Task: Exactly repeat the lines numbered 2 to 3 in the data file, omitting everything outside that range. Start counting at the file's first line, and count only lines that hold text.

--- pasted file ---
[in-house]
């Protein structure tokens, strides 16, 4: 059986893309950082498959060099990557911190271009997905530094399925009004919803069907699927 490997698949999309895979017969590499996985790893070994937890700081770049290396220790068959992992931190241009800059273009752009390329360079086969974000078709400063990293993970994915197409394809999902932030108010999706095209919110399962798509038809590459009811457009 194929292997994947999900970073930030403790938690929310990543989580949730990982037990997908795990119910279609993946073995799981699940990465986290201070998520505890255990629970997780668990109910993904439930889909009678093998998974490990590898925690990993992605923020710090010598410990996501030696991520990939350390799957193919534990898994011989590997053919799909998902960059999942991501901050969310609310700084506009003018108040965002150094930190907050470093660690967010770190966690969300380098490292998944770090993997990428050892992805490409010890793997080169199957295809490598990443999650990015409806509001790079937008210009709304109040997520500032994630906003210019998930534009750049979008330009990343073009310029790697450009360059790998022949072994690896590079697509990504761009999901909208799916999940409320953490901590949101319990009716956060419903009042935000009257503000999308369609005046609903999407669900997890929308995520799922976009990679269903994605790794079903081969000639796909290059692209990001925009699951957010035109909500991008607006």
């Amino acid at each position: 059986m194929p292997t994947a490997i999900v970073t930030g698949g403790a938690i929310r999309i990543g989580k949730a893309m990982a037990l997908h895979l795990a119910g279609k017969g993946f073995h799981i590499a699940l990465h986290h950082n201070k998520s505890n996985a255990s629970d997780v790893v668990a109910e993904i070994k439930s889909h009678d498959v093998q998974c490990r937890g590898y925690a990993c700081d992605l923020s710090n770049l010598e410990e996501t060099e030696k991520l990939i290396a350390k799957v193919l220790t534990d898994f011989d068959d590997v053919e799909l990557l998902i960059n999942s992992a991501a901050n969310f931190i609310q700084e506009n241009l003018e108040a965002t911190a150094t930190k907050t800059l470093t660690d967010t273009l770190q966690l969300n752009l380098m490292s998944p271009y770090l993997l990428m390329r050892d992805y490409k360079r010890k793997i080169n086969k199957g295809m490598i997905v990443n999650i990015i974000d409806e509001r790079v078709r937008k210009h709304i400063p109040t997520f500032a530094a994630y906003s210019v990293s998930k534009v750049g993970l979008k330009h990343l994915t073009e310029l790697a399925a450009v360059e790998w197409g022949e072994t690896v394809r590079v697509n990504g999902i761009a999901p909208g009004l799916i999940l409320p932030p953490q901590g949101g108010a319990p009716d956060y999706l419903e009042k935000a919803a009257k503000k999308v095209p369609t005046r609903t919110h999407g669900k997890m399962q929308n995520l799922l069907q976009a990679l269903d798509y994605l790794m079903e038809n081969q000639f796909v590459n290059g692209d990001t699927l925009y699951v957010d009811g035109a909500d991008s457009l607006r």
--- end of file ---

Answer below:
């Protein structure tokens, strides 16, 4: 059986893309950082498959060099990557911190271009997905530094399925009004919803069907699927 490997698949999309895979017969590499996985790893070994937890700081770049290396220790068959992992931190241009800059273009752009390329360079086969974000078709400063990293993970994915197409394809999902932030108010999706095209919110399962798509038809590459009811457009 194929292997994947999900970073930030403790938690929310990543989580949730990982037990997908795990119910279609993946073995799981699940990465986290201070998520505890255990629970997780668990109910993904439930889909009678093998998974490990590898925690990993992605923020710090010598410990996501030696991520990939350390799957193919534990898994011989590997053919799909998902960059999942991501901050969310609310700084506009003018108040965002150094930190907050470093660690967010770190966690969300380098490292998944770090993997990428050892992805490409010890793997080169199957295809490598990443999650990015409806509001790079937008210009709304109040997520500032994630906003210019998930534009750049979008330009990343073009310029790697450009360059790998022949072994690896590079697509990504761009999901909208799916999940409320953490901590949101319990009716956060419903009042935000009257503000999308369609005046609903999407669900997890929308995520799922976009990679269903994605790794079903081969000639796909290059692209990001925009699951957010035109909500991008607006």
């Amino acid at each position: 059986m194929p292997t994947a490997i999900v970073t930030g698949g403790a938690i929310r999309i990543g989580k949730a893309m990982a037990l997908h895979l795990a119910g279609k017969g993946f073995h799981i590499a699940l990465h986290h950082n201070k998520s505890n996985a255990s629970d997780v790893v668990a109910e993904i070994k439930s889909h009678d498959v093998q998974c490990r937890g590898y925690a990993c700081d992605l923020s710090n770049l010598e410990e996501t060099e030696k991520l990939i290396a350390k799957v193919l220790t534990d898994f011989d068959d590997v053919e799909l990557l998902i960059n999942s992992a991501a901050n969310f931190i609310q700084e506009n241009l003018e108040a965002t911190a150094t930190k907050t800059l470093t660690d967010t273009l770190q966690l969300n752009l380098m490292s998944p271009y770090l993997l990428m390329r050892d992805y490409k360079r010890k793997i080169n086969k199957g295809m490598i997905v990443n999650i990015i974000d409806e509001r790079v078709r937008k210009h709304i400063p109040t997520f500032a530094a994630y906003s210019v990293s998930k534009v750049g993970l979008k330009h990343l994915t073009e310029l790697a399925a450009v360059e790998w197409g022949e072994t690896v394809r590079v697509n990504g999902i761009a999901p909208g009004l799916i999940l409320p932030p953490q901590g949101g108010a319990p009716d956060y999706l419903e009042k935000a919803a009257k503000k999308v095209p369609t005046r609903t919110h999407g669900k997890m399962q929308n995520l799922l069907q976009a990679l269903d798509y994605l790794m079903e038809n081969q000639f796909v590459n290059g692209d990001t699927l925009y699951v957010d009811g035109a909500d991008s457009l607006r």